Spectacular Confessions: "How It Feels to Be Forcibly Fed." (Essay) (Djuna Barnes)

By Green, Barbara | The Review of Contemporary Fiction, Fall 1993 | Go to article overview

Spectacular Confessions: "How It Feels to Be Forcibly Fed." (Essay) (Djuna Barnes)


Green, Barbara, The Review of Contemporary Fiction


Throughout much of her career Djuna Barnes was engaged in performative journalism, staging sensationalistic events for public consumption, writing interviews with celebrities.1 In one of these pieces, a description of the experience of being "saved" by firemen, Barnes made a provocative claim: "I was a |movie.'" This claim points us to a canny and complex exhibitionism at work in her performative journalism, most visible in her piece on the rebellious female body, "How It Feels to Be Forcibly Fed."(2) This essay is positioned at the intersection of performative journalism and feminist activism and blends the discursive strategies of the celebrity interview with those of the militant suffrage movement's polemical texts. Published in 1914 in the New York World Magazine among sensationalistic stories of escape, intrigue, and pages devoted to feminine culture, this essay is presented, in part, as entertainment. The text, however, continually refers to another feminine arena, not of sensuality or sensationalism, but of militant struggle, feminist anger, and unladylike behavior.(3)

Barnes's deeply conflicted essay points in two directions. First, this essay restages and rereads the celebrity interviews of Barnes's early journalistic career, foregrounding the problem of the woman who looks. Many of Barnes's texts written between 1913 and 1915 depict the celebrity interview as a perilous encounter dominated by scoptic investigations that code exploration and speculation as masculine. Far from exhibiting the feminine discourse of gossip, these interviews are staged as difficult inspections and interrogations. Second, "How It Feels to Be Forcibly Fed" reworks the discourse of forcible feeding generated during the British suffrage movement by foregrounding the figure of the woman who speaks from the body in pain, and examining that figure as a problem in systems of representation and in feminist discourse. Barnes's essay points to the difficult nature of a transformative politics that depends on the display and narration of the feminist body. In the following pages, I will locate Barnes's essay "How It Feels to Be Forcibly Fed" in relation to the celebrity interviews Barnes conducted between 1913 and 1915 and in relation to a distinct subgenre of feminist writing, the narrative of forcible feeding. Both of these paths will lead us to what I term Barnes's "spectacular confession." I mean the term "spectacular confession" to indicate the ways in which feminist confessional gestures that display the female body for radical purposes are entangled with, and complicated by, a structure of representation that positions the female body as silent, passive, spectacular. The phrase "spectacular confession" brings together image and text, specular relations and autobiographical confessions, so that the disruptive effects of the woman who speaks from the body become visible. Before engaging in a reading of Barnes's text as spectacular confession, I will sketch out the particular historical event Barnes's text recalls - the forcible feeding of British suffragettes.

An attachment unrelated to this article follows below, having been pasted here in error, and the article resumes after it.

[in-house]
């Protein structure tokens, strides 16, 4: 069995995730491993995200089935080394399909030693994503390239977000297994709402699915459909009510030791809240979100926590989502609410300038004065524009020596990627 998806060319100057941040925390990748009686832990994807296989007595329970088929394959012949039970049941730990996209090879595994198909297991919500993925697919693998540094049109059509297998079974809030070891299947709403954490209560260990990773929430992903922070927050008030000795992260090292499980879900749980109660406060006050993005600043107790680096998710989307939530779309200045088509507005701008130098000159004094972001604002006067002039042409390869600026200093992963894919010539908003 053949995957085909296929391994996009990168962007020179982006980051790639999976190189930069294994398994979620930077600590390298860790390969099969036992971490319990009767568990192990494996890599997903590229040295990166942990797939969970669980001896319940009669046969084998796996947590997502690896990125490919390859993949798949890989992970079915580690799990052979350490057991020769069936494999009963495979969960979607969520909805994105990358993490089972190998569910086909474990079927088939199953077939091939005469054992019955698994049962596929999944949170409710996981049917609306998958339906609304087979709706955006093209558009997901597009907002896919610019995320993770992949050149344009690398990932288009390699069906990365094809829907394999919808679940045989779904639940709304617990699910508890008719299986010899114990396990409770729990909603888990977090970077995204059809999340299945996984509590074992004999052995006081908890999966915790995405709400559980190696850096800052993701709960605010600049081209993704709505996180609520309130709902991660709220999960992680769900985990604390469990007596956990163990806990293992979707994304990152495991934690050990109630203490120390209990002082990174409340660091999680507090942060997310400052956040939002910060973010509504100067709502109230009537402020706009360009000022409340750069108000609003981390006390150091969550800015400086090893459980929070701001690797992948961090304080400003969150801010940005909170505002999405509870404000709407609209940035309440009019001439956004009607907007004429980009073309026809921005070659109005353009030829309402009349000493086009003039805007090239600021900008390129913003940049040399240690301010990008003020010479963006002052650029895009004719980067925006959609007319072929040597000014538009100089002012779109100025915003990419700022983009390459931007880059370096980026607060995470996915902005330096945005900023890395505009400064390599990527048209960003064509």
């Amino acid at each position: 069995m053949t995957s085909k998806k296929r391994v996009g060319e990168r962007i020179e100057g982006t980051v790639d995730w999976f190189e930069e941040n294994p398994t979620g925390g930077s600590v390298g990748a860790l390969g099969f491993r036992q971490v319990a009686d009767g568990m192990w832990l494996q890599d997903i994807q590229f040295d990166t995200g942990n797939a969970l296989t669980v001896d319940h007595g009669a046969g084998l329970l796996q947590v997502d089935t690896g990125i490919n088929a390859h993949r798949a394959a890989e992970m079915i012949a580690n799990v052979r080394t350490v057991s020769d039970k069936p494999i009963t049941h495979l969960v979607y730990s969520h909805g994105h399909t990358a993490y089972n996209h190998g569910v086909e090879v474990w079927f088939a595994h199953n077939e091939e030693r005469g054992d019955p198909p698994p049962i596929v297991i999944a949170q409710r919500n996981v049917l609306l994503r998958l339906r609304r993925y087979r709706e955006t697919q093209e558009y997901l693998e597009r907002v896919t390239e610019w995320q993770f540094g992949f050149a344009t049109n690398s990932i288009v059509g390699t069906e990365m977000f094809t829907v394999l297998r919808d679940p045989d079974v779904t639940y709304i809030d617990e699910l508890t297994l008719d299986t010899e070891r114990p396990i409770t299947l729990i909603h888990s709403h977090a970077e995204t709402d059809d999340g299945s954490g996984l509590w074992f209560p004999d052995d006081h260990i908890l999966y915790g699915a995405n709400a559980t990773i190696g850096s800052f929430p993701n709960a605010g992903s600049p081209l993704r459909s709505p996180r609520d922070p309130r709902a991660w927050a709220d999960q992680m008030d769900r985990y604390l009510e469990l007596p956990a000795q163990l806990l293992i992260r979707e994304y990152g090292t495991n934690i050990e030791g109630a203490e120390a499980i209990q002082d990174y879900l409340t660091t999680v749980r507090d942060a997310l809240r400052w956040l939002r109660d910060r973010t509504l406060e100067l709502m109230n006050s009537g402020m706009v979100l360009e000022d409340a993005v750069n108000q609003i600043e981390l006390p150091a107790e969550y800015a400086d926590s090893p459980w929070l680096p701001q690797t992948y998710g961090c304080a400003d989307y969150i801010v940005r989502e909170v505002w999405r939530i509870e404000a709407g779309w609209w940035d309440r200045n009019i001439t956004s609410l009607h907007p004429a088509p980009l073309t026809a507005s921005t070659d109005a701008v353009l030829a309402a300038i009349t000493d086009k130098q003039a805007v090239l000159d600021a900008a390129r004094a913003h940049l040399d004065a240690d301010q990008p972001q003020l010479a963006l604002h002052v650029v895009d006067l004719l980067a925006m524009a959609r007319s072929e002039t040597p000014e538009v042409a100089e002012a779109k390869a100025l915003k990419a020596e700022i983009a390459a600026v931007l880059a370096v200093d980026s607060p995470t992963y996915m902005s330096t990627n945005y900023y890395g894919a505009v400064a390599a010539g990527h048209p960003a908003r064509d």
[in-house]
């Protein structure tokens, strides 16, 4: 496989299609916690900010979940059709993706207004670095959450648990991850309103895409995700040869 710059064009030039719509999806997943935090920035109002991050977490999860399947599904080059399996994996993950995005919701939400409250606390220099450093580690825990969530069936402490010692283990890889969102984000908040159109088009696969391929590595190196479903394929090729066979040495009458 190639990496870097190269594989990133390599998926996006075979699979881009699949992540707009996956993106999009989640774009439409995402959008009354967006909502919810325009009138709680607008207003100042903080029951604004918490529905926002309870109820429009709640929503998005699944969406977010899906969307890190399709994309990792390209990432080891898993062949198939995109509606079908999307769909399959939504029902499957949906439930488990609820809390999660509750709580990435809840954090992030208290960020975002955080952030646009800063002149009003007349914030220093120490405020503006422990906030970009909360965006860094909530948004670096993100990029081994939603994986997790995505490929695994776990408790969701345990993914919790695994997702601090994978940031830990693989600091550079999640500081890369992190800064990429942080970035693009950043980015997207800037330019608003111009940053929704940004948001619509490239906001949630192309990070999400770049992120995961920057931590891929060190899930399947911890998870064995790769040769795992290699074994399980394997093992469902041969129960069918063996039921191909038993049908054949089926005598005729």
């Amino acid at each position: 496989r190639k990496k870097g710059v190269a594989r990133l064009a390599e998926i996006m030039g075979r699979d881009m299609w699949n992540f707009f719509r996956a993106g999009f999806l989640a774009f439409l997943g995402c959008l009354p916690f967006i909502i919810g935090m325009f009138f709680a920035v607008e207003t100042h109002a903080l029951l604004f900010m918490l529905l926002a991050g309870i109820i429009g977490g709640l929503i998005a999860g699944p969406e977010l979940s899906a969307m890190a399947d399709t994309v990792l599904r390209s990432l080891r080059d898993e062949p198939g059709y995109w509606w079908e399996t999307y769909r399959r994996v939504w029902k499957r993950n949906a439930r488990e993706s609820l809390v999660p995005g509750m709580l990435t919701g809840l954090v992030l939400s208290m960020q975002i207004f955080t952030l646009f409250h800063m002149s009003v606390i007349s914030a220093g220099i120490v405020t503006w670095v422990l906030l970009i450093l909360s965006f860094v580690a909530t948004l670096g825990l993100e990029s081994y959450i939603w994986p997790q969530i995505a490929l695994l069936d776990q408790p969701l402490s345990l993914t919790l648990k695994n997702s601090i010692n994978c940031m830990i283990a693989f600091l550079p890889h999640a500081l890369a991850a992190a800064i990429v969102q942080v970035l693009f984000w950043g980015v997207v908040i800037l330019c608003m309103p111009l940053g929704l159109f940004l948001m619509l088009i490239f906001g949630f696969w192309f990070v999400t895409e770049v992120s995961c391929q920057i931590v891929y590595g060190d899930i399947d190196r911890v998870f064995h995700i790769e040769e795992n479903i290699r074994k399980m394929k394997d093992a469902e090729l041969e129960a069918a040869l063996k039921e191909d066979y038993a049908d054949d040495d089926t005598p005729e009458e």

Between the years 1905 and 1914 the militant Women's Social and Political Union produced a constant stream of images of feminine protest as part of the struggle to win the vote.(4) Under the leadership of Christabel and Emmeline Pankhurst, the suffragettes represented themselves as a serious political force through both peaceful and militant means: both the artistic production of pageants, marches, posters, and banners and the subversive strategies of rock-throwing and female interruptions of male speech and male space depended on the female body for persuasive force. Feminist theorists engaged in studies of the British suffrage movement have turned our attention in important ways to these visual images of the female body - Lisa Tickner in The Spectacle of Women: Imagery of the Suffrage Campaign 1907-14 has traced the "spectacle of woman" in suffrage artistry, and Jane Marcus in "The Asylums of Antaeus: Women, War and Madness - is There a Feminist Fetishism? …

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